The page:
It is that time of year again. I am starting to get phone call from friends telling me that their children are engaged and in true Mormon fashion, the weddings are scheduled for this summer. We Mormons take our weddings seriously, none of that secular “we are engaged and the marriage will happen in three years” nonsence. Yes, Mormons probably do marry a bit too young and are probably naïve about the ways of the world, but all in all, marriage is a great institution and I recommend it.
I don’t recommend doing what Rob and I did, but we got lucky. We got lucky with each other and we managed to figure out how grow up together.
When I told my boss at my part-time job that I was getting married, she sat me down in her office and begged me not to do it. She was married with two kids and she and her husband made good money at their jobs. She said I was too young and needed more time to figure out life. I didn’t know it then but she had filed for divorce.
The girls on my dorm floor were stunned when I withdrew from the university to move home, get a job and save money for the wedding. They were intrigued with the idea a boy and girl in college would even get married. Since it was a state-school, our campus had co-ed dorms and all variations of sleeping around was happening. My own roomate was too busy entertaining the mens basketball team members to bother with attending class.I was a novelty to the girls and I am pretty sure bets were made about if I was pregnant .
Surprisingly, the only person at my school that was encouraging was the Withdrawl Officer. I didn’t even know such a person existed until I went to the registrars office to leave school during the winter break and was told I had to met with her.
I steeled myself as I sat in her office, preparing to be blasted with a lecture on my stupidity for leaving school and following my heart. Instead she asked me what I was planning on doing and when I explained I had to drop out for one semester to save money for our wedding and that we were coming right back to school and moving into married student housing on campus, she smiled. I didn’t expect that response at all. I sat silently, not sure what to say next. She casually said, “I did the same thing. My husband and I got married my sophmore year at college and we finished our schooling together. It was delightful and I wish you the very best.” She shook my hand warmly. I felt my heart burst with joy. She understood! I skipped out of her office, deciding everyone who was negative about my plans had never been in love like I was.
When Rob and I met with his bishop before the wedding, he was worried by our answers when he asked,” Do you have jobs?” Nope. Not yet. “Neither of you?” No, we are going to get jobs after the wedding when we move to campus. “How much money do you have saved?” $300. “That’s it?” Yep. (We covered the wedding and honeymoon, but for living after that, it was kinda sketchy.) He asked a few more questions and we explained that we had student loans and grants and both of us planned to work part-time and go to school, so it would work out. The bishop looked doubtful, but he signed the temple recommend so we could get married.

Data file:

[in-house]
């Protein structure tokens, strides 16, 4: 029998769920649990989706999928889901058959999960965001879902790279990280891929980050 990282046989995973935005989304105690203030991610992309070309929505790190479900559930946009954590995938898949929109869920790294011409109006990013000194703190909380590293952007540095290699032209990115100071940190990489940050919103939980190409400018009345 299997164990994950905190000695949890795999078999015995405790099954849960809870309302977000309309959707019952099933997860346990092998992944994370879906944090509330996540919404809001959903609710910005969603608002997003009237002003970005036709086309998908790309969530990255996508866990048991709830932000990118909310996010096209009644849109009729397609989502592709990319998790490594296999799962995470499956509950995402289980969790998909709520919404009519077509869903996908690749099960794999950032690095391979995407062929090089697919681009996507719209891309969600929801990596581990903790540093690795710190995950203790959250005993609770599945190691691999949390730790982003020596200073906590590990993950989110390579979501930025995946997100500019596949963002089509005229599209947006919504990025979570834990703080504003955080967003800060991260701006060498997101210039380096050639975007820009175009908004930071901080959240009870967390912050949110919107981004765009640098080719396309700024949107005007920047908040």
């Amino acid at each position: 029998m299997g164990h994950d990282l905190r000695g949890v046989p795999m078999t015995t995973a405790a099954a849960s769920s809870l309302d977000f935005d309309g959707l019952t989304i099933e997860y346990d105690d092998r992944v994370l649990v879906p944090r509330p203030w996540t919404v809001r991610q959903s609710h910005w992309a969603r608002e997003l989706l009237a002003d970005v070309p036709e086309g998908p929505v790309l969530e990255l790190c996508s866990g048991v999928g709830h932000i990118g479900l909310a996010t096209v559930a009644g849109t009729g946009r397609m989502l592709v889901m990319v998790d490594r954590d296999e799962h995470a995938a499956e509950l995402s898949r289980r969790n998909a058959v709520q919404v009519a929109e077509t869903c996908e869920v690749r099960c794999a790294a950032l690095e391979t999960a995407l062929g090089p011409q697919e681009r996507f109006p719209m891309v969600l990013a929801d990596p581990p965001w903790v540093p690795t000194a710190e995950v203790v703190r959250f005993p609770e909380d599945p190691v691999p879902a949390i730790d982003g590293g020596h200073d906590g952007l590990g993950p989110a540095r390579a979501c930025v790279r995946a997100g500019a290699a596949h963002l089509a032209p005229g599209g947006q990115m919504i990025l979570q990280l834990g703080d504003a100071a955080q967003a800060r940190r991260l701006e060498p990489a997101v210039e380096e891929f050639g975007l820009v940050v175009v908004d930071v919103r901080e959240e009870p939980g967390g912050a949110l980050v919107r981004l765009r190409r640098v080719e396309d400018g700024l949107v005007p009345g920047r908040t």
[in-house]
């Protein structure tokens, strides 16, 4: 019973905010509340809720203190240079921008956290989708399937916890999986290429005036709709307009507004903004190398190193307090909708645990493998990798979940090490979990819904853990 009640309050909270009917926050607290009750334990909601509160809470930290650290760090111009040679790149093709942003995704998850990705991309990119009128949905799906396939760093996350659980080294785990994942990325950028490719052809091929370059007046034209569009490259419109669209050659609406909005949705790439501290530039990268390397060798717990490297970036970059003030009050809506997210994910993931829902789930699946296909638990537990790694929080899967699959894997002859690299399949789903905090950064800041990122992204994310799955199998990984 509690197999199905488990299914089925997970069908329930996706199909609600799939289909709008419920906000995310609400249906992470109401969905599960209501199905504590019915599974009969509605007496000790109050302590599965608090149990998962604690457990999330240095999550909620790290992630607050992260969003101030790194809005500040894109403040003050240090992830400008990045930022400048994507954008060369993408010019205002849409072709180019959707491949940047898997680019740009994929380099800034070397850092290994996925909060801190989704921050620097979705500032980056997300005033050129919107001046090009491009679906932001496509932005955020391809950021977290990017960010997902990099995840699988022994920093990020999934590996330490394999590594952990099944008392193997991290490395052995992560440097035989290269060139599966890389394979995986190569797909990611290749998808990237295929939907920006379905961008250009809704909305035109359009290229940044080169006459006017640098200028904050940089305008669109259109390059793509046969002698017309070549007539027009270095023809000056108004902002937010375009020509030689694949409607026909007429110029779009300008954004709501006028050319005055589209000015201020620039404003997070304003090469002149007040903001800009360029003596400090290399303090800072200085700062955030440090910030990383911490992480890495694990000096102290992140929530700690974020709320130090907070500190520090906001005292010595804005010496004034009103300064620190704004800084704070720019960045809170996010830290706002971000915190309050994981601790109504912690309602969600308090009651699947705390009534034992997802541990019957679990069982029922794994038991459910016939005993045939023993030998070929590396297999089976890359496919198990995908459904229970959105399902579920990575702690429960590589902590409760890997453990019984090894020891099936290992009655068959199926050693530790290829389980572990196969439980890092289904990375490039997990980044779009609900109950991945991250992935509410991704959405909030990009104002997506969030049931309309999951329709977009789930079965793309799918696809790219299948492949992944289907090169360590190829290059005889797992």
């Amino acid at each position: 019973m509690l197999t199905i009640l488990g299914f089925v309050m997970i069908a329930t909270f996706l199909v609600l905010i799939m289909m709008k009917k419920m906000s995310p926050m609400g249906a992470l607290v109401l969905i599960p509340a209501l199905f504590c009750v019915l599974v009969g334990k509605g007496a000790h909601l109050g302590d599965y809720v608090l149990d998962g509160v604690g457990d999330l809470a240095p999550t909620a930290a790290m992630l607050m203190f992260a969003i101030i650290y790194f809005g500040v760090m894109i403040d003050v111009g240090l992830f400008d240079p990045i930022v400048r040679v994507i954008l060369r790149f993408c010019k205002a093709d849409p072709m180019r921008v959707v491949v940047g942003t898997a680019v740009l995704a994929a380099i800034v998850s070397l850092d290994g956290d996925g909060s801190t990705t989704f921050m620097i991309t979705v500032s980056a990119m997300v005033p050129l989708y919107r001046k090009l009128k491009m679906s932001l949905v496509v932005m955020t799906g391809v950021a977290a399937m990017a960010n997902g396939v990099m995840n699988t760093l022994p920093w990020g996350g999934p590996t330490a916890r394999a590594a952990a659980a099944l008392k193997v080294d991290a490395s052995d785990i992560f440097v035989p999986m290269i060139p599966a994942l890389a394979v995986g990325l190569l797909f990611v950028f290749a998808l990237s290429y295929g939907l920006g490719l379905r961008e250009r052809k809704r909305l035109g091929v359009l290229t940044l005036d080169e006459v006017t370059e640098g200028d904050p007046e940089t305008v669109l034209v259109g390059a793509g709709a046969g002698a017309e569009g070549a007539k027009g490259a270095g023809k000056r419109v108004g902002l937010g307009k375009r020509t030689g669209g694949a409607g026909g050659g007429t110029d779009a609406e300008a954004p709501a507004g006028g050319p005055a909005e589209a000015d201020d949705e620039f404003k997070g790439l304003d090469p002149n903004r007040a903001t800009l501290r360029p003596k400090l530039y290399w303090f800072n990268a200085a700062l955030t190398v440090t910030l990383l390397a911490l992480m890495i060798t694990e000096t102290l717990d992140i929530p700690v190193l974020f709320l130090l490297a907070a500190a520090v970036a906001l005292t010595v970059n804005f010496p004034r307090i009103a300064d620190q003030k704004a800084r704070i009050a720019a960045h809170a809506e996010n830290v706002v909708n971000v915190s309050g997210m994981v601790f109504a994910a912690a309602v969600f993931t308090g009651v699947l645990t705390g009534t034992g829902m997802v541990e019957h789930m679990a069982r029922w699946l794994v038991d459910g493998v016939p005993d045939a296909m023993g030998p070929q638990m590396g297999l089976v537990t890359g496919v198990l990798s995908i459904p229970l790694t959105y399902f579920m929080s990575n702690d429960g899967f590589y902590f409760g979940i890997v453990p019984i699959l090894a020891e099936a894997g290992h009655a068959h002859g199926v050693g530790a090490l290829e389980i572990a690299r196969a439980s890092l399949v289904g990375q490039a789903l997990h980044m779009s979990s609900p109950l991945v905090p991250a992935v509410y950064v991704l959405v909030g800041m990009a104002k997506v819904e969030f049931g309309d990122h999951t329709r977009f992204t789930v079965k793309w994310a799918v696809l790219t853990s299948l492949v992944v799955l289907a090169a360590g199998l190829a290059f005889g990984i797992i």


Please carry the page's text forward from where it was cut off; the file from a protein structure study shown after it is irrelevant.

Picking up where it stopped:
Thank goodness we had a big turn out at our wedding reception in the church’s gym. We lived in a middle-class part of town and no one had big money. There was no family gifts of a new car, a house or a big check to start us off right. No one in our church had money, either. Everyone gave us checks for $20. It doesn’t sound like much, but lots of $20 dollars adds up. We had enough money from wedding gifts to pay our bills for almost three months in our student apartment.
It was a gift of manna from heaven. It turned out getting jobs in a college town with lots of cheap labor was harder than we imagined. Everything was harder than we imagined. Soon enough reality of life set in and we began the long slog towards college graduation, picking up children along the way, because that is what poor students who can’t afford to go out, do. They stay in and make babies because somehow it seems cheaper.
Twenty-six years later and Rob and I still remember vividly our feelings of excitement, anxiety and wonder during our engagement. It seemed miraculous to us that we found each other and that Heavenly Father knew we were meant to be together. It is good to start off married life thinking you are special and no one else in the whole world could possibly have what you have. It also helps a lot to have old people tell you they did the same foolish thing and it worked out. Who knows? It just might.
If you are lucky enough to get invited to a wedding or two this summer, remember to be a good guest and be as generous as you possibly can. Those $20 checks can be real life savers.